The question will always remain as to appropriate compensation when someone is wrongly accused, wrongly convicted and/or wrongly imprisoned. In recent months numerous wrongly convicted persons in the US have been released - years later.
The US "Innocence Project" is systematically using modern forensic tests such DNA analysis to reinvestigate old convictions. For example - 2001-2011 - forty-one people have been shown to be wrongly convicted. Some of these were on Death Row.
In Australia, we have our 'infamous' case where Lindy Chamberlain was wrongly convicted of killing her infant daughter, Azaria, while the family was on a camping trip to Uluru in 1980. As well as the new evidence, DNA analysis that was not available in 1980 showed that a substance found in their car and thought by the prosecutors to be blood was, in fact, not blood.
In a 2011 well-publicised case, a Texas man has been declared innocent of a rape and robbery, the original conviction of which had put him in prison for 30 years. Cornelius Dupree Jr was just 20 when he was sentenced to 75 years in prison in 1980. Now 51, he has spent more time wrongly imprisoned than any other DNA exoneree in Texas.
The Conviction Integrity Unit thoroughly reinvestigated this case, tested the biological evidence (including DNA analysis); and based on the results, concluded Cornelius Dupree did not commit this crime said Dallas County District Attorney Craig Watkins. Mr Dupree has since had his aggravated robbery with a deadly weapon conviction overturned at an exoneration hearing in a Dallas court. Mr Dupree was charged in 1979 with raping and robbing a 26-year-old woman and sentenced in 1980 to 75 years in prison for aggravated robbery. He was never tried on the rape charge.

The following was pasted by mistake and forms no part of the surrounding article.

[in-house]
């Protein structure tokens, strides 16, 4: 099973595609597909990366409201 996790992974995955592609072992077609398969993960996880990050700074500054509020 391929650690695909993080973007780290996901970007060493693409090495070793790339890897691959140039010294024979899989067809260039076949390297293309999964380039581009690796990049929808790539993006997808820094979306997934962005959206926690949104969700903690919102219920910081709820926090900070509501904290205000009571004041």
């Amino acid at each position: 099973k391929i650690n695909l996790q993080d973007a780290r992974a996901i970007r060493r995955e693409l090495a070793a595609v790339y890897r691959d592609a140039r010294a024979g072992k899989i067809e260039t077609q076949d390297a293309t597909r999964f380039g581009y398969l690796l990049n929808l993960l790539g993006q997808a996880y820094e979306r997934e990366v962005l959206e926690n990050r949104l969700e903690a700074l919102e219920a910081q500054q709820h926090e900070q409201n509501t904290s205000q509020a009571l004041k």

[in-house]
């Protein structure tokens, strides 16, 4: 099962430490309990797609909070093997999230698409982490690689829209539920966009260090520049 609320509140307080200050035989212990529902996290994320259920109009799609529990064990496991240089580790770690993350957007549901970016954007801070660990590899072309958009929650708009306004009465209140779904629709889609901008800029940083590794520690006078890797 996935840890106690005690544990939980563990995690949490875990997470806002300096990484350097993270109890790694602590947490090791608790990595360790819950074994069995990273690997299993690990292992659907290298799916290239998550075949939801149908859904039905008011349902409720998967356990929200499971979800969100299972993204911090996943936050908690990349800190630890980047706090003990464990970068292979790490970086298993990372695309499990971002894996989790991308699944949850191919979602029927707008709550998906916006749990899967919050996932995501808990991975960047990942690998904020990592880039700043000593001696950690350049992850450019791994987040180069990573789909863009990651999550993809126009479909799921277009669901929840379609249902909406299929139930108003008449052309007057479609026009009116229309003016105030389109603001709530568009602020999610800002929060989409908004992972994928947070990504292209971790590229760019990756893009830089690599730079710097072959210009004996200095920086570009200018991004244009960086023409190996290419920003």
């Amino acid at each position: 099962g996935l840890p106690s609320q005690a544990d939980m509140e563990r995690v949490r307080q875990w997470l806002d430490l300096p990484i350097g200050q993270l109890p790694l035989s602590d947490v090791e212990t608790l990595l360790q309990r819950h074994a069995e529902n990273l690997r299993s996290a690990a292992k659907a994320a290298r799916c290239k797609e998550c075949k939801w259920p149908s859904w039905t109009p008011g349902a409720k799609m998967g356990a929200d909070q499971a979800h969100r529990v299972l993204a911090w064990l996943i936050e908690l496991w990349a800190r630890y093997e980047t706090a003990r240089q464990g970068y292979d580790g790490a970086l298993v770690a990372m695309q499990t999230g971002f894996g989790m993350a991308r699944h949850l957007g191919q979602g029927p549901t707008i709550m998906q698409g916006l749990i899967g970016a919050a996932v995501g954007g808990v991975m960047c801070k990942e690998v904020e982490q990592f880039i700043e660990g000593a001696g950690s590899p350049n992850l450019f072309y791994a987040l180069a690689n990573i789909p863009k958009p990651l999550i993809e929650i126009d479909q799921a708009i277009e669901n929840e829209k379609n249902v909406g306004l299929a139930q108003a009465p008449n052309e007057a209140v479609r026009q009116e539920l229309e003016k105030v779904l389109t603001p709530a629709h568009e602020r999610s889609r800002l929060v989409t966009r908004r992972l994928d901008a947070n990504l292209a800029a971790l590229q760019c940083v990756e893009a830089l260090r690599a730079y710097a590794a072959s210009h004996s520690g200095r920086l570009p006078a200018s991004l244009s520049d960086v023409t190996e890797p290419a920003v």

Not many years back another two American such cases came to light, one who served 15 of a 17 year prison sentence when the woman came clean on her Facebook post and then another months earlier similarly came clean on social media. There was a man, now 51, who spent three decades in prison for a crime he did not commit. The reality is that the system broke down. The story is not uncommon.
Only recently Craig Coley in the US spent nearly four decades behind bars with a life sentence for a crime he did not commit. Mr Coley was freed after DNA found on Ms Wicht’s bedsheets ended up matching a different man’s. Mr Coley has since been declared factually innocent, however, the true killer has not yet been brought to justice. What does $ compensation mean in this situation? What of the jury members, the prosecuting team, the judge – all 39 years ago.
The Cold Case television programs are based on situational cases (of like); and they show the process of the painstaking effort that goes into tracking down the clues that were long missed by the attending offices of the time; as well as indicating the new techniques that can now be used.
Ours (and the US) heritage of British justice is predicated on the doctrine commonly ascribed to William Blackstone in Commentaries on the Laws of England (1769), who wrote that "the law holds that it is better that ten guilty persons escape, than that one innocent suffer." Also, in his book on Evidence (1824), another British scholar, Thomas Starkie, insisted "that it is better that ninety-nine ... offenders shall escape than that one innocent man be condemned."
Clearly mistake are made. Whenever humans are involved, mistakes will sometimes be made. However, when such a situation occurs and someone is wrongly convicted the consequences are phenomenal. Consider the parents, the broken hearts and embarrassment, being unable to look friends of a life time in the eye, and of course, knowing "those whispers". If it is a young person, as in this example above, their next 30 years have been destroyed. No marriage, no children, no grand-children, no career, no place to truly call home.
The pain and loss are more acute if the innocent accused person is married, and/or has children. What more than likely follows is divorce and separation from family members. They are deprived of the joys of human communities: watching the children grow and develop, having an influence in their achievements, joining their sports and cultural experiences. It's all lost and taken from the person under false pretences.